New research has shown a strong link between hearing loss and mental health.
And there’s something else that both of these disorders have in common – patients and health professionals frequently fail to recognize and address them. For millions of people who are seeking solutions to mental health problems, acknowledging this relationship could bring potential improvements.
We understand that hearing loss is widespread, but only a handful of studies have addressed its impact on mental health.
Out of all individuals who are diagnosed with hearing loss, studies show that over 11 percent of them also deal with clinical depression. This is noteworthy because only 5 percent of the general population report being depressed. Standard questionnaires were based on self-reporting of hearing loss and considered depression based on the frequency and severity of symptoms. They found depression was most widespread in people between the ages of 18 and 69. The author of the study and a researcher at NIDCD, Dr. Chuan-Ming Li, saw “a significant association between hearing impairment and moderate to severe depression”.
Your Chance of Depression Doubles With Untreated Hearing Loss
Another study, published in JAMA Otolaryngology-Head and Neck Surgery, revealed that individuals with age-related hearing loss (a really common chronic issue in the elderly) experienced more signs of depression and the more severe the hearing loss – the higher the chance of depression. After audiometric hearing testing, participants took an evaluation for depression. Once more, researchers observed that people with even a little bit of hearing loss were nearly two times as likely to experience depression. Even more alarming, mild hearing loss frequently goes undiagnosed and untreated by many people over 70 which has also been demonstrated to raise the danger of cognitive decline and dementia. While the studies cannot prove that one is caused by the other, it is obvious that it is a contributor.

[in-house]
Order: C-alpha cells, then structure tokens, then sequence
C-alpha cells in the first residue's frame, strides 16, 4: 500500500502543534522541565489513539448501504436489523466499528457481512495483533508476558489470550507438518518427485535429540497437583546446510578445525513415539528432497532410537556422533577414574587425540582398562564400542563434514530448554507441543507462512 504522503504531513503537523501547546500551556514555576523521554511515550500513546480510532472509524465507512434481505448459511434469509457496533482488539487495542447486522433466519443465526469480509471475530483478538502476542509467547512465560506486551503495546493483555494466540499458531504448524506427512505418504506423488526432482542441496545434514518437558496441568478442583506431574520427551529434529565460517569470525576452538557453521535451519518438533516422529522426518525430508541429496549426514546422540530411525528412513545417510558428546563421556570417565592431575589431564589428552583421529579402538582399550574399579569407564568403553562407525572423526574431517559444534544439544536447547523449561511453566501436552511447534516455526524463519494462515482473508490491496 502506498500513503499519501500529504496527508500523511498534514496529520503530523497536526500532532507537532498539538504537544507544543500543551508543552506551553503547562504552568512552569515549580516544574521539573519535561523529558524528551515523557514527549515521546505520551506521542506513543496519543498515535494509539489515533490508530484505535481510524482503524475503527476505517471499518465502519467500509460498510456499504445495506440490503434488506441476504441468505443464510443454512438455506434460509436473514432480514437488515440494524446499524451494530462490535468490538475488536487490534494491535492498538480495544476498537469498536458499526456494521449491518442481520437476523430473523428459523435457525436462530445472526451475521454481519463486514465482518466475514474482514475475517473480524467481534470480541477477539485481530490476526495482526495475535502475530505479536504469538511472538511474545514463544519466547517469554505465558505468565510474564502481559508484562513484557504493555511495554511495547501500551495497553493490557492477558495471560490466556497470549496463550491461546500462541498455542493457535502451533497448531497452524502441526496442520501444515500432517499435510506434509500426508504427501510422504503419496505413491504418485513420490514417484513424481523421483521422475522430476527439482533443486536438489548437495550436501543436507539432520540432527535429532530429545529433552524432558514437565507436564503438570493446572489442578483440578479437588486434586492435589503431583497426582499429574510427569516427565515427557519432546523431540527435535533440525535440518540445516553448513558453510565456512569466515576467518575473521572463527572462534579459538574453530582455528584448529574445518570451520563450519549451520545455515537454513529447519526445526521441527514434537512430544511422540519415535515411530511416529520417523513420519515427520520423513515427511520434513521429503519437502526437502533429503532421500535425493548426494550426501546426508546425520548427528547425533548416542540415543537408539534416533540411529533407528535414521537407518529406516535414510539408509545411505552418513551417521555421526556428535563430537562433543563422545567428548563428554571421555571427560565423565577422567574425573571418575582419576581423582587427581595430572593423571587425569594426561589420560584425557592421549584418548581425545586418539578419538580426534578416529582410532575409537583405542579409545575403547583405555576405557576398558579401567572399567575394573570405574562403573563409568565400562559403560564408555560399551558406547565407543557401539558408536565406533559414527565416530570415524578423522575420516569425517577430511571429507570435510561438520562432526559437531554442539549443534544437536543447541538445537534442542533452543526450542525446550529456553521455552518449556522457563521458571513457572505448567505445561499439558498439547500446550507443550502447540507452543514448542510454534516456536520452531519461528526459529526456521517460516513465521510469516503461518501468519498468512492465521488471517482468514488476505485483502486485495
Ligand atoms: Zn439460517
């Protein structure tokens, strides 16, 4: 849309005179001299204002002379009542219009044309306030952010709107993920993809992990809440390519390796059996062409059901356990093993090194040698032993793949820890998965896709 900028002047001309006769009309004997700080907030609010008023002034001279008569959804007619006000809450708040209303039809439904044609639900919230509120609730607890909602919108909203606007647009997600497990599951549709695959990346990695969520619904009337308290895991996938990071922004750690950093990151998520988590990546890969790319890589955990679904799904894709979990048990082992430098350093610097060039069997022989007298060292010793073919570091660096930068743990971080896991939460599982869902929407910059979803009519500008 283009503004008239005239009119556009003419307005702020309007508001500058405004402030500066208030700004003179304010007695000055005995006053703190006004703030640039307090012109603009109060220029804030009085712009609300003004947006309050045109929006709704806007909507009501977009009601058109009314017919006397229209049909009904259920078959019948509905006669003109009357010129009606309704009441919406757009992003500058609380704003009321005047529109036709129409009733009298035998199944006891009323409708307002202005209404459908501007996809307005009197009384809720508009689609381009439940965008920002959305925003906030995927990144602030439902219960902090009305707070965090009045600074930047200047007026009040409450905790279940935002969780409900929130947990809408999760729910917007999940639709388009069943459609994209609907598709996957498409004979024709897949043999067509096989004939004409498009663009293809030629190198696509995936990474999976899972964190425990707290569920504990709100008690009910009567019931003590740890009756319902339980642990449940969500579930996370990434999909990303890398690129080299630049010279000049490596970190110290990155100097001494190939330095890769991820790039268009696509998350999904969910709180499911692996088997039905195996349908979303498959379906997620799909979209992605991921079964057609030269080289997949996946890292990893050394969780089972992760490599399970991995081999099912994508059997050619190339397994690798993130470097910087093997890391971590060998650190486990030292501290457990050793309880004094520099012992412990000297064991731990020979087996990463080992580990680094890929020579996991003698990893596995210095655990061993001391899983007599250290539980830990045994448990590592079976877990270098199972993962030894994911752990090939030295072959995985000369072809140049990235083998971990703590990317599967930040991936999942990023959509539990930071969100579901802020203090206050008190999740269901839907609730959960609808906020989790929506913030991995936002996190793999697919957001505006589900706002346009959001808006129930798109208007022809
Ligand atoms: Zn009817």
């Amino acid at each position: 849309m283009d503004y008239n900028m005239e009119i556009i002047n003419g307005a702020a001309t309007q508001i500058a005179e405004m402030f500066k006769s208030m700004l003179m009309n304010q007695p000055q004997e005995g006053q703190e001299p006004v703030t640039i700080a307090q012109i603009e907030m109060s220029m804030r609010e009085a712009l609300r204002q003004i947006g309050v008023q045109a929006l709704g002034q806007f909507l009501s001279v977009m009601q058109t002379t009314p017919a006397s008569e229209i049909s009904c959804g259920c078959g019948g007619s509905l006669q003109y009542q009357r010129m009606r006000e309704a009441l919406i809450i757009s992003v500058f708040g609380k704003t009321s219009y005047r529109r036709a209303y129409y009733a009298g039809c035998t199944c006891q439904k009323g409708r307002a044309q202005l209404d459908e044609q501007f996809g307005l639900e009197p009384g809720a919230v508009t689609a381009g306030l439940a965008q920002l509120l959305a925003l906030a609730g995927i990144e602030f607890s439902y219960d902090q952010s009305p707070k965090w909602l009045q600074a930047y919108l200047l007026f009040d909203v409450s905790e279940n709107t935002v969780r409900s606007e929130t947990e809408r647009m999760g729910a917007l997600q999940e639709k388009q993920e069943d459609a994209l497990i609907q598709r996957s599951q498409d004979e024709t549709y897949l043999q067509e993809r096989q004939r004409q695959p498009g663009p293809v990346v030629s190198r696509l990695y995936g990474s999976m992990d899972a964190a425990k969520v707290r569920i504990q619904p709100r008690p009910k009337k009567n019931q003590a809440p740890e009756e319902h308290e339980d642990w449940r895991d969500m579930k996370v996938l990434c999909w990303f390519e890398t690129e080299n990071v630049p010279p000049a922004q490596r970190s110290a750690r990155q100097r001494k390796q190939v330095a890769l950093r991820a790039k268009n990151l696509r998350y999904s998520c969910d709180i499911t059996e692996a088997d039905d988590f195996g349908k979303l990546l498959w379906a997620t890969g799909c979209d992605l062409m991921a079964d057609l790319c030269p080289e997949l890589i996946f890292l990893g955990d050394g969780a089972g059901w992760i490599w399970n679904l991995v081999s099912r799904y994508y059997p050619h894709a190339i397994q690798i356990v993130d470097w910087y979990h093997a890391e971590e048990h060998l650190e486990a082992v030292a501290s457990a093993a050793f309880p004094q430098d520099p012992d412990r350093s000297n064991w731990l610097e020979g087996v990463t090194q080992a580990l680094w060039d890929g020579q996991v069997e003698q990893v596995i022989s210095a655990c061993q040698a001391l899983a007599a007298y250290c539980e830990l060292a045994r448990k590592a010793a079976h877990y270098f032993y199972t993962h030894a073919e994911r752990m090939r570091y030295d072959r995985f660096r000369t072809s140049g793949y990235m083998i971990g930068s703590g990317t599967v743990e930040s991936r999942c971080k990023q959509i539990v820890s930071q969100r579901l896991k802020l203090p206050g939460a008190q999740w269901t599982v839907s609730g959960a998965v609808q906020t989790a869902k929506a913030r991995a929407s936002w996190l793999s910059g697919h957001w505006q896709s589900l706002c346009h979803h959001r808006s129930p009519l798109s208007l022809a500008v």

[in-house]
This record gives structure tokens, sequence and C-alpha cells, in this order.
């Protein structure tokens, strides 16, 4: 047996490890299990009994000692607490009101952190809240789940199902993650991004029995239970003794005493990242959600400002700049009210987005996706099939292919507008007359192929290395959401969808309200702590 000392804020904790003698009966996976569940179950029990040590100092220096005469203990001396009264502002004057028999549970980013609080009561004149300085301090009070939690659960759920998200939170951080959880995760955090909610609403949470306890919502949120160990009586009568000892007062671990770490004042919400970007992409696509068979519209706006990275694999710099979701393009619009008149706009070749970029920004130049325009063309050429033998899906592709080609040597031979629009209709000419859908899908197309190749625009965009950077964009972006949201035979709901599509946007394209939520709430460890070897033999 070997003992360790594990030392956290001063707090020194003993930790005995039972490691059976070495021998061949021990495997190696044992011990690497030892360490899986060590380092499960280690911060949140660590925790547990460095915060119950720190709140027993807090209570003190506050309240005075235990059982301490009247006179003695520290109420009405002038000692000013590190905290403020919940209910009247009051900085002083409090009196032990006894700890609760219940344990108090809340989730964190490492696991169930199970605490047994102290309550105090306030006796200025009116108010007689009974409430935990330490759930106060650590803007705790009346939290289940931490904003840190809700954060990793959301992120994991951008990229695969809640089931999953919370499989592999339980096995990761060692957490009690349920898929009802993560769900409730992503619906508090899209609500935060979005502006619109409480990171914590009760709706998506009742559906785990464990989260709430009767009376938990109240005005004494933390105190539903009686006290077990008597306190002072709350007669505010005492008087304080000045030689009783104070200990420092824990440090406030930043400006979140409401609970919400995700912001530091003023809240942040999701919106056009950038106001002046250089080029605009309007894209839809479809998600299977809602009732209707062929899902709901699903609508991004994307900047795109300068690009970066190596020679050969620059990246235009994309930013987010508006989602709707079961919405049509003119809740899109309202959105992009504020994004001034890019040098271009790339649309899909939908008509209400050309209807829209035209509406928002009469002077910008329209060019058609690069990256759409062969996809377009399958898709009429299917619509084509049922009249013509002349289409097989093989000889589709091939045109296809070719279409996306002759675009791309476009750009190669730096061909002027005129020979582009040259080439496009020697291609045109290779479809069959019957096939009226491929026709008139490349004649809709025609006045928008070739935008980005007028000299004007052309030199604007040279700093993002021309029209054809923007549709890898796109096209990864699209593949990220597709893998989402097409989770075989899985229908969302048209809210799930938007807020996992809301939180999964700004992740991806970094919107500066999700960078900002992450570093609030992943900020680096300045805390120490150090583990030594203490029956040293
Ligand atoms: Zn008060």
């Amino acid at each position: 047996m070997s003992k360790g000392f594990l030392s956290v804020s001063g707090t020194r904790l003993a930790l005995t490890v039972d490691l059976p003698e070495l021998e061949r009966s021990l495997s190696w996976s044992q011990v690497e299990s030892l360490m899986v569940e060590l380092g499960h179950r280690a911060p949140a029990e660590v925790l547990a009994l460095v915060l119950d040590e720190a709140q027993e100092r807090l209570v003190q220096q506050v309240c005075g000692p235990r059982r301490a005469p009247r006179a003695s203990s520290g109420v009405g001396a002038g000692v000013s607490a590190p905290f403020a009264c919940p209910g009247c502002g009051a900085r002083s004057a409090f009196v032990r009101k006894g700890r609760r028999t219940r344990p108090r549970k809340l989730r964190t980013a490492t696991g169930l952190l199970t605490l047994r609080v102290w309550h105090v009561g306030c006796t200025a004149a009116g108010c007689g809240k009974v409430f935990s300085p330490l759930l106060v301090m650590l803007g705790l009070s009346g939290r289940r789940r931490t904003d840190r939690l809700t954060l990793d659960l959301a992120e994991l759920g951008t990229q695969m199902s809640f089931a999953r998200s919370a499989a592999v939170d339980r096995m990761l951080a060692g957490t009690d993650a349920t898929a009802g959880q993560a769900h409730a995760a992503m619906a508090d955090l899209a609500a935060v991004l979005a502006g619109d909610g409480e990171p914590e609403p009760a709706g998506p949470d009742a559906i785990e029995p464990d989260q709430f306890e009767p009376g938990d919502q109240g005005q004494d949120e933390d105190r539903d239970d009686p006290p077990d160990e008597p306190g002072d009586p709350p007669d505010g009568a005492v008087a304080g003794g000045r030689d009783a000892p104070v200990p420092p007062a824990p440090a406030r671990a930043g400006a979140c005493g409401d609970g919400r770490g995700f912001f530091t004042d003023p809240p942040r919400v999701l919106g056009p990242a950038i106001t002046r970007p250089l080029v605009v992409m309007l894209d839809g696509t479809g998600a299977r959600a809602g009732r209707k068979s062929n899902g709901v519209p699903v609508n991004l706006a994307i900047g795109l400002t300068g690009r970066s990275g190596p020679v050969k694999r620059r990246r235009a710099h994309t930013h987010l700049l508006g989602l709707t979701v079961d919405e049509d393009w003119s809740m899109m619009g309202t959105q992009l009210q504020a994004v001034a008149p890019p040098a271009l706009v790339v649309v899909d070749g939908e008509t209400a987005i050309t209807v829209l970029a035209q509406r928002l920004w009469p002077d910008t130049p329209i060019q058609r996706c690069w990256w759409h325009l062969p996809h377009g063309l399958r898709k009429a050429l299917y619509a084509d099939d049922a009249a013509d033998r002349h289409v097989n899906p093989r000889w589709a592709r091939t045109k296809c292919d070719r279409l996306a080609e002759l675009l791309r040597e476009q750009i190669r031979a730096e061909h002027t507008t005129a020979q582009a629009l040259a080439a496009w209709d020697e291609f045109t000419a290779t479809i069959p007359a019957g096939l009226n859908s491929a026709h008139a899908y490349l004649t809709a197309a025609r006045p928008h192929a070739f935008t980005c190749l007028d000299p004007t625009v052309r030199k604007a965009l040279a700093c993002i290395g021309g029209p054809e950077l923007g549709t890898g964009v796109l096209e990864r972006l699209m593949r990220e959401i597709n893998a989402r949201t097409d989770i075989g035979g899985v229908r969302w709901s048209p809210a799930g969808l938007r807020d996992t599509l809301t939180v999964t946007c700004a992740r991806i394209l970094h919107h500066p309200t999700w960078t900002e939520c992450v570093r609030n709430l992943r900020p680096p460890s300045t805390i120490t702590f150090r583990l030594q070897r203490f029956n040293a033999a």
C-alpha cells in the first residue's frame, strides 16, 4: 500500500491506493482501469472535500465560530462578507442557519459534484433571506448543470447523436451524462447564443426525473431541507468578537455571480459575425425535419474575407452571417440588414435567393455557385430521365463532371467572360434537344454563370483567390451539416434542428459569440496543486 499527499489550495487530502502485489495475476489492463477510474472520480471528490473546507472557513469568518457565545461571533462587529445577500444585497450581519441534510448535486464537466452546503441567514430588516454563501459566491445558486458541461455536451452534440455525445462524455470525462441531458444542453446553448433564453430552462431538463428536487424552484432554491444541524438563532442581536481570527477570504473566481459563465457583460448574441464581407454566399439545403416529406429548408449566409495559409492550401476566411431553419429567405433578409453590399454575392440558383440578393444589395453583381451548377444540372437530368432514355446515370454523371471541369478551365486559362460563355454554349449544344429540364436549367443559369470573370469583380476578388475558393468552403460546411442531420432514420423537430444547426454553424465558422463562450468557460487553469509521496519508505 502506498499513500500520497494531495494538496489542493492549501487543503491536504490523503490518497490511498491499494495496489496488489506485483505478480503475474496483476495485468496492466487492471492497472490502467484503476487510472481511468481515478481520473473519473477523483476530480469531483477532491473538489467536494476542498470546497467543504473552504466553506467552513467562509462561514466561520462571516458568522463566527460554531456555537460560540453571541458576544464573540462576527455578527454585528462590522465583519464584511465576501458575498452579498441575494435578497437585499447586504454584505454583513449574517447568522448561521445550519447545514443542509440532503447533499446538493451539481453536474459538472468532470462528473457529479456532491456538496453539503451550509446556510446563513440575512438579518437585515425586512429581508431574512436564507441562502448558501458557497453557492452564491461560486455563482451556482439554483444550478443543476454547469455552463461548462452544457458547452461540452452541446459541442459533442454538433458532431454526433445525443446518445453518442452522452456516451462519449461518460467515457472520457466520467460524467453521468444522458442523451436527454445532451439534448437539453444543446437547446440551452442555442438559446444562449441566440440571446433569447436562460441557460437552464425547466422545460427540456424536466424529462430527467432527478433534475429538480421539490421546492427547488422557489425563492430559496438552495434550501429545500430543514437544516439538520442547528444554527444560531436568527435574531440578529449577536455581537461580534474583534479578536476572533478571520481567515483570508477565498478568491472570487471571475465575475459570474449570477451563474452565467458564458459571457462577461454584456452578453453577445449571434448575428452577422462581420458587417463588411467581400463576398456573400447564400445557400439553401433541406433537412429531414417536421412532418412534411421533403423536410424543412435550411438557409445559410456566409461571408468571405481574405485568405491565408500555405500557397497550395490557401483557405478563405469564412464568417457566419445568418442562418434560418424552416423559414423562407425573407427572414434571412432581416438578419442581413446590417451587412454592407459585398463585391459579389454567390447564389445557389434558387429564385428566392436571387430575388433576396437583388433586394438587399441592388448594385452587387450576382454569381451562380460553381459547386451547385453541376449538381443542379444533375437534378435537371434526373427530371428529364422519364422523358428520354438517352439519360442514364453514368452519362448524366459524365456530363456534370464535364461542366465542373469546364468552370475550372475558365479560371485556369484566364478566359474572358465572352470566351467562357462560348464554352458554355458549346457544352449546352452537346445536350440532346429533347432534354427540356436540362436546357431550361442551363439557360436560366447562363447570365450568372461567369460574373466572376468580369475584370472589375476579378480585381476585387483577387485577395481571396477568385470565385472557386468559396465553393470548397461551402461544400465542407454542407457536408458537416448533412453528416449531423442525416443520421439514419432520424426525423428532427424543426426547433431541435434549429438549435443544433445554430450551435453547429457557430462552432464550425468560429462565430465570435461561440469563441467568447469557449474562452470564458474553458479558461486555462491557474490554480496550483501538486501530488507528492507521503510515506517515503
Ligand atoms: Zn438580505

Hearing is essential to being active and communicating effectively. Embarrassment, anxiety, and potential loss of self-esteem can be the result of the social and professional blunders that come with hearing loss. Gradual withdrawal can be the outcome if these feelings are not addressed. People start to steer clear of physical activity and seclude themselves from family and friends. This seclusion, over time, can result in depression and loneliness.
Hearing is About More Than Just Ears
Hearing loss is about more than the ears as is underscored by its association with depression. Your brain, your quality of life, healthy aging, and overall health are all impacted by your hearing. This emphasizes the critical role of the hearing care professional within the scope of overall healthcare. People with hearing loss often struggle with fatigue, confusion, and frustration.
The good news: Getting professional care and testing at the earliest sign of a hearing problem helps counter this issue. Studies demonstrate that treating hearing loss early greatly reduces their risk. It is vital that physicians advise routine hearing tests. Hearing impairment isn’t the only thing that a hearing test can uncover, after all. And with people who might be dealing with hearing loss, care providers need to look for signs of depression. Common symptoms include difficulty concentrating, fatigue, general loss of interest, sadness, and loss of appetite.
Never neglect your symptoms. If you think you have hearing loss, call us to schedule a hearing test.